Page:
The Guardian explains how the water people of the Andes, the Uru Chipaya, who are known as the oldest culture in the region, face extinction as global weather patterns rob them of the river that brought them life.
Its members belong to what is thought to be the oldest surviving culture in the Andes, a tribe that has survived for 4,000 years on the barren plains of the Bolivian interior. But the Uru Chipaya, who outlasted the Inca empire and survived the Spanish conquest, are warning that they now face extinction through climate change.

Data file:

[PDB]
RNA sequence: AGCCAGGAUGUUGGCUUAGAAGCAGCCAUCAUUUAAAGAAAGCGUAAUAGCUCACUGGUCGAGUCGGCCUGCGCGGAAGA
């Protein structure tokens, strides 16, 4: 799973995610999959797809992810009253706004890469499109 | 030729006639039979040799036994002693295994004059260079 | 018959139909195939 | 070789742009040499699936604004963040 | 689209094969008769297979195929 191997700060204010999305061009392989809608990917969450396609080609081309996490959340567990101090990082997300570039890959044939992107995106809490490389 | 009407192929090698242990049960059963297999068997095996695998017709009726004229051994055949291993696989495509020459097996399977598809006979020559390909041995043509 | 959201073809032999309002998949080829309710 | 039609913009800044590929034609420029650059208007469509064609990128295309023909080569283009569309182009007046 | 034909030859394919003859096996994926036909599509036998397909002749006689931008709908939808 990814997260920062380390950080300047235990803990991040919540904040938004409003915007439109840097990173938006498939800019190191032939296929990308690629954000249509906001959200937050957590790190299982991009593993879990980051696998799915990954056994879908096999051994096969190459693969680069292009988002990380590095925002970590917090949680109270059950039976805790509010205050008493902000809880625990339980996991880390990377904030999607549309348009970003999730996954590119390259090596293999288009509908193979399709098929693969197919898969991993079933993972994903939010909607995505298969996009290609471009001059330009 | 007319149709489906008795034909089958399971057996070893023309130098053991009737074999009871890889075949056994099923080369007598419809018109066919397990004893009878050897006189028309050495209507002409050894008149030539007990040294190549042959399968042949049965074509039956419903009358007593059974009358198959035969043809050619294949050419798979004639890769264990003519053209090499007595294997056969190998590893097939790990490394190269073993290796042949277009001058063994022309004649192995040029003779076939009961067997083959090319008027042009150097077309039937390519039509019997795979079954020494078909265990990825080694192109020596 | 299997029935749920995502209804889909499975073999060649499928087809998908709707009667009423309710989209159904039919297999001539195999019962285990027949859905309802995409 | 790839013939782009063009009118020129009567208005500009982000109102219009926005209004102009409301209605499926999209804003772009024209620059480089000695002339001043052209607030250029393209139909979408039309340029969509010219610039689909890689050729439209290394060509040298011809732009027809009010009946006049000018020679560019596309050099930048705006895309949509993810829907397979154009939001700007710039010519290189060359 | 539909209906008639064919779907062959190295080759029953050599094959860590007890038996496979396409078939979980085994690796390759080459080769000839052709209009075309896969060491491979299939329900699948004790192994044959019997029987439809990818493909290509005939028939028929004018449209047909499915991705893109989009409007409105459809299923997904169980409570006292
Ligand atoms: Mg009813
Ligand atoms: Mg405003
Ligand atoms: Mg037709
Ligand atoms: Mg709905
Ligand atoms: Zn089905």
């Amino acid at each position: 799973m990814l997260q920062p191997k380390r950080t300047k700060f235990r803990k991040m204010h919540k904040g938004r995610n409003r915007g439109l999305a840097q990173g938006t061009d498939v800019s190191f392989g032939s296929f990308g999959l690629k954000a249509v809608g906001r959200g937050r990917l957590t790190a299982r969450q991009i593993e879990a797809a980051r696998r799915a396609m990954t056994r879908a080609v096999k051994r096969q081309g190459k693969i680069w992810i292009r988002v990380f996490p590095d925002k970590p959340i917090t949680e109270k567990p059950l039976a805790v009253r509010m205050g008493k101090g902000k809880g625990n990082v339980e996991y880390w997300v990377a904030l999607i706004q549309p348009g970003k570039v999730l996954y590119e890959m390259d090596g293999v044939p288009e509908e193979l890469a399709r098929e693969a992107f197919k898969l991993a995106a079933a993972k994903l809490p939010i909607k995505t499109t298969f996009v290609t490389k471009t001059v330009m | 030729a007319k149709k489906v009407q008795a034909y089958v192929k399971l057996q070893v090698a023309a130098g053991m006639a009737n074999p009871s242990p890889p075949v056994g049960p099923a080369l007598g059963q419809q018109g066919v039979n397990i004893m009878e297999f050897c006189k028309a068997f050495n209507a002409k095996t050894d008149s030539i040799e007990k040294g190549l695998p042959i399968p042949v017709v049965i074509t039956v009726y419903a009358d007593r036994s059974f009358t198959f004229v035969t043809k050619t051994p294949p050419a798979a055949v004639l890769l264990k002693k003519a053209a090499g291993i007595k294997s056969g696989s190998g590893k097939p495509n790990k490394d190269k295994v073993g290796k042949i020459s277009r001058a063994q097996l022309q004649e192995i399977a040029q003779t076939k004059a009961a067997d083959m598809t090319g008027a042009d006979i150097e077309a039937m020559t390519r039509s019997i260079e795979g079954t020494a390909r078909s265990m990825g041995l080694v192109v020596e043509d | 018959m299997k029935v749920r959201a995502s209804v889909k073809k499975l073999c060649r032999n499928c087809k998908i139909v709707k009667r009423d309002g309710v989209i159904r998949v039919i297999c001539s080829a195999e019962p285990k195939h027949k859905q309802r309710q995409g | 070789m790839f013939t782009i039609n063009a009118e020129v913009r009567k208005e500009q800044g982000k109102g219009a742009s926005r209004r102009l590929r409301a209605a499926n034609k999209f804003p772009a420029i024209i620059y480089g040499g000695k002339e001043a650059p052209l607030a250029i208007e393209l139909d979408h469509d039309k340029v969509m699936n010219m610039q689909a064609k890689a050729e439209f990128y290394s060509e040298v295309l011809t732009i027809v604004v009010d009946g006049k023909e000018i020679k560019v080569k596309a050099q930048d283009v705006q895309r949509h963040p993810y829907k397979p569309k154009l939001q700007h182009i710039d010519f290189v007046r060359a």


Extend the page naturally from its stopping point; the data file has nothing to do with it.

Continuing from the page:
The tribal chief, 62-year-old Felix Quispe, 62, says the river that has sustained them for millennia is drying up. His people cannot cope with the dramatic reduction in the Lauca, which has dwindled in recent decades amid erratic rainfall that has turned crops to dust and livestock to skin and bones.
“Over here used to be all water,” he said, gesturing across an arid plain. “There were ducks, crabs, reeds growing in the water. I remember that. What are we going to do? We are water people.”